Deputy mayor says city isn't taking sides in spat between PS 163 parentsand developer (NYDN, April 27th 2016)  The city’s lawyers jumped to defend the developer of an Upper West Side nursing home in court independently from City Hall because of a technicality in the case — and not because of the mayor’s ties to the law firm for the controversial project, officials said Wednesday.  First Deputy Mayor Anthony Shorris, the number two official at City Hall, said the mayor’s office was completely unaware that the law department was filing papers in Jewish Home Lifecare's legal bid to construct a 20-story nursing home on W. 97th St.  The nursing home — which is being sued by parents who claim the construction will harm kids in neighboring P.S. 163 — is repped by Kramer Levin, the law firm where Mayor de Blasio’s lawyer Barry Berke is a partner.  Berke is defending de Blasio in the federal investigation into his fund-raising.  Zachary Carter, the Corporation Counsel for the city's Law Department, said his office weighed in independently after a judge said the environmental review process didn’t take into account the impact on the school.  De Blasio has not yet paid his legal bills and plans to raise donations to do so. He has refused to rule out taking legal defense money from donors with business before the city.  He also said that the amicus brief the city filed wasn't to support the developer in its fight with parents over construction noise, but because the judge's ruling that the environmental review process wasn't adequate could negatively impact other projects. * De Blasio Throws Support Behind Controversial JHL Nursing Home Project (DNAINFO) De Blasio's Office of Sustainability is seeking to overturn a Dec. 9 decision that blocked Jewish Home Lifecare's construction of the 20-story nursing home on West 97th Street, next to elementary school P.S. 163 and a residential complex.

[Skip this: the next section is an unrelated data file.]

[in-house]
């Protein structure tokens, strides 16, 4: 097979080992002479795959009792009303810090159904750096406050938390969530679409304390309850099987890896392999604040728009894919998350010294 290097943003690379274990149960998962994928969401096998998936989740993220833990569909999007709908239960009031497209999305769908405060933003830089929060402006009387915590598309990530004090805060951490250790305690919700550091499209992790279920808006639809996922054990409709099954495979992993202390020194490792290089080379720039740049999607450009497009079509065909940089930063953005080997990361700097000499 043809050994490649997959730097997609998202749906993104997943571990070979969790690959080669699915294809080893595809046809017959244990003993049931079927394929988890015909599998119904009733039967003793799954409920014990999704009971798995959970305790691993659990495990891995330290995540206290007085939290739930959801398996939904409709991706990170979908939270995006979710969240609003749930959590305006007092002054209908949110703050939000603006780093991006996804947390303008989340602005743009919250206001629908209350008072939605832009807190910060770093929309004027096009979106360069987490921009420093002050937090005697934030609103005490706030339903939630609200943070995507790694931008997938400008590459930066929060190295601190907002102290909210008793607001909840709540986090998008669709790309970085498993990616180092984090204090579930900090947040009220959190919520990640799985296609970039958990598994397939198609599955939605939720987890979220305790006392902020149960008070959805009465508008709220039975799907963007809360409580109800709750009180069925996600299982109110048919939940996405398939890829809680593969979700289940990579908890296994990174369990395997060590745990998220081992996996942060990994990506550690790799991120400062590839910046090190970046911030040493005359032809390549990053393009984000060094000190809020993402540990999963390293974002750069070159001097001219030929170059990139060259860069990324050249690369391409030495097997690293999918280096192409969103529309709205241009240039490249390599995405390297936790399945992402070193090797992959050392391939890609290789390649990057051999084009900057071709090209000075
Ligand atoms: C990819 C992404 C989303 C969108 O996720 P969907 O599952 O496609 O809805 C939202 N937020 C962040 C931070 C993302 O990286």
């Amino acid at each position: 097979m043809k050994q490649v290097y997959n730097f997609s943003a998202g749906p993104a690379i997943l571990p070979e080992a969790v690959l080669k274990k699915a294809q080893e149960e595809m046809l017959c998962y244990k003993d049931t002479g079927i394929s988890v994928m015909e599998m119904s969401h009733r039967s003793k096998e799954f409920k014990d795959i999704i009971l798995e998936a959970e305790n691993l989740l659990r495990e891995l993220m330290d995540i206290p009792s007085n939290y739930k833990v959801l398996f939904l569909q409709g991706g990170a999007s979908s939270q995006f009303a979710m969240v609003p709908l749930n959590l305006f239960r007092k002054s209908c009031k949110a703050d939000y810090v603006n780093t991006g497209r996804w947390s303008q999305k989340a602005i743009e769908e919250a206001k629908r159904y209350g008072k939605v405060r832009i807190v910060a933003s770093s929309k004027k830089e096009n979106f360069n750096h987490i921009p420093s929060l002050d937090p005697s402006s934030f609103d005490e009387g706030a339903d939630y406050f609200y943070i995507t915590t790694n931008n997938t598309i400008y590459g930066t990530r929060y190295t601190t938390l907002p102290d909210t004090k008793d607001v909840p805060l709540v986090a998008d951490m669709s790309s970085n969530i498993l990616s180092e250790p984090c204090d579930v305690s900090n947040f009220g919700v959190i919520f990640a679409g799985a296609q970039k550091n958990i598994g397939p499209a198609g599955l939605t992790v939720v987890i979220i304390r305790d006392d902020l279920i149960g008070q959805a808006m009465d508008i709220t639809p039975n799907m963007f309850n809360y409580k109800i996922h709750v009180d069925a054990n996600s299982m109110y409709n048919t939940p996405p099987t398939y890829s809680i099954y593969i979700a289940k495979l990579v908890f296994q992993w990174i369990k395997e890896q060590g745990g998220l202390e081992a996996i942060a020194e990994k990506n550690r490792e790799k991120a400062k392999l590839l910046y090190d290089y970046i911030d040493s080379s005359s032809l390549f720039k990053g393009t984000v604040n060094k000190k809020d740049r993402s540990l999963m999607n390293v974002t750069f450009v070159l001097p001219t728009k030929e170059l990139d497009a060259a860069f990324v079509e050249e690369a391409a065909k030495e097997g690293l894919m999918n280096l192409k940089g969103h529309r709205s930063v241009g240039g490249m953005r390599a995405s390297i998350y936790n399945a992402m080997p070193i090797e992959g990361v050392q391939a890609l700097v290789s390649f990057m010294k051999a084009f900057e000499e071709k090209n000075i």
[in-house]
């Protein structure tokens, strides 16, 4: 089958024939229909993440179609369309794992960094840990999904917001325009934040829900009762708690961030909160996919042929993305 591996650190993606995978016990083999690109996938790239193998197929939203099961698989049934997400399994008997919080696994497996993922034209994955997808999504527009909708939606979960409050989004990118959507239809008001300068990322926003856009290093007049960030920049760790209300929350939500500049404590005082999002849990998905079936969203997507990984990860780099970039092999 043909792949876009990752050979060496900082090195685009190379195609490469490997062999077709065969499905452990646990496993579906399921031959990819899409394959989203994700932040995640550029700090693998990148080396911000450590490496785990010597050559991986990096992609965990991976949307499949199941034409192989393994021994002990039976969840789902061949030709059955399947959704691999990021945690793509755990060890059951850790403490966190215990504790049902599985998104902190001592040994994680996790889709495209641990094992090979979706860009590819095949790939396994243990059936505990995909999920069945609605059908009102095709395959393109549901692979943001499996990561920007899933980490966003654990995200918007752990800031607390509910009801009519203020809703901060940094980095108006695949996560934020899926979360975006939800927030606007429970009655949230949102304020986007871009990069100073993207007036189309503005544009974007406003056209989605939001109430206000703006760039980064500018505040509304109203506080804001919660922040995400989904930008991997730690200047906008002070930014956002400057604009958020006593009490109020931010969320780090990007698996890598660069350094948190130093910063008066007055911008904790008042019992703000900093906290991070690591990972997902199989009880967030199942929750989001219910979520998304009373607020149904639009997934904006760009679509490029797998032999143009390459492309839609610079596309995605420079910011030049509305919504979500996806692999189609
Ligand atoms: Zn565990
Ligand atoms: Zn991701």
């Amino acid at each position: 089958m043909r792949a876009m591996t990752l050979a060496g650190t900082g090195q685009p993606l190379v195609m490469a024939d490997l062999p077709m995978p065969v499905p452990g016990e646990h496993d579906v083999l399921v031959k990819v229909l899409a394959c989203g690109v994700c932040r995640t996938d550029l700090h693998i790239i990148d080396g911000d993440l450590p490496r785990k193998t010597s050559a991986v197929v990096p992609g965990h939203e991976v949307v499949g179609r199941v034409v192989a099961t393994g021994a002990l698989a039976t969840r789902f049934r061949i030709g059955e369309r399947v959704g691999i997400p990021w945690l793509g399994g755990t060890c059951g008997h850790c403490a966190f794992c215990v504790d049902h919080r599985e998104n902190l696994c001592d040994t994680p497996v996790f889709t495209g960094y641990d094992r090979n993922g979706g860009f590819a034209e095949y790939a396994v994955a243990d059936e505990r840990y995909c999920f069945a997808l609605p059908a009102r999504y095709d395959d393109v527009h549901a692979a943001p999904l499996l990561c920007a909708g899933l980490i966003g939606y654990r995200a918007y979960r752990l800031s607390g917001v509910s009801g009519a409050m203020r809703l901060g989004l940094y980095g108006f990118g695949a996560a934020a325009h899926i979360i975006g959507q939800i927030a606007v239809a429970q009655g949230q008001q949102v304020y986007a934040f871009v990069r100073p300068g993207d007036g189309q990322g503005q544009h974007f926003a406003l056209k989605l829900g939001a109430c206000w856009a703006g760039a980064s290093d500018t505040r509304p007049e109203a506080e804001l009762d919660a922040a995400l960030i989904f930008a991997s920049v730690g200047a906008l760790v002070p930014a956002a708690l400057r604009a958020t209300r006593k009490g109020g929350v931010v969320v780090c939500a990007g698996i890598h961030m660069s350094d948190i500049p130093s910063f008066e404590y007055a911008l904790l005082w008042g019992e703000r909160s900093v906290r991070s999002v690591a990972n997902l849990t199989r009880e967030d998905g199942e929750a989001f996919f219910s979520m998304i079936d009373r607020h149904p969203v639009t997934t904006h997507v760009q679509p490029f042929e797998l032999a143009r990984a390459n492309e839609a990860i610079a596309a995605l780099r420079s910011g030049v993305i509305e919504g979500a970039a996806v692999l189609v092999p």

If the Daily News Reporter Durkin Checked Her Own Papers She Would Have Noticed A Rivington Deed Change 1199 Connection to Kramer and Levin Jewish Home Lifecare Developer Client 
Rene Kathawala, whose children attend P.S. 163 and an attorney for the parents suing, called the city’s meddling “political” and noted another possible explanation: the powerful health care union 1199 SEIU United Health Care Workers.  The union is a major de Blasio backer, writing a $250,000 check on March 2, 2015, to Campaign for One New York, the group de Blasio set up to support his pet projects like pre-K.  With its members working at many JHL facilities, 1199 became a vocal supporter of the W. 97th St. project, testifying to the BSA in support of it. (NYDN)









On April 27, 2016 Real Deal Reported Kramer Levin's Berke Was the Lawyer for the Jewish Home Lifecare Development Two Days Later Real Deal Said Another Lawyer Was Handling the Case On May 6th the Daily News Reported That Berke Was the Lawyer for Both the Development and the Parking Lot That Was Part of the Project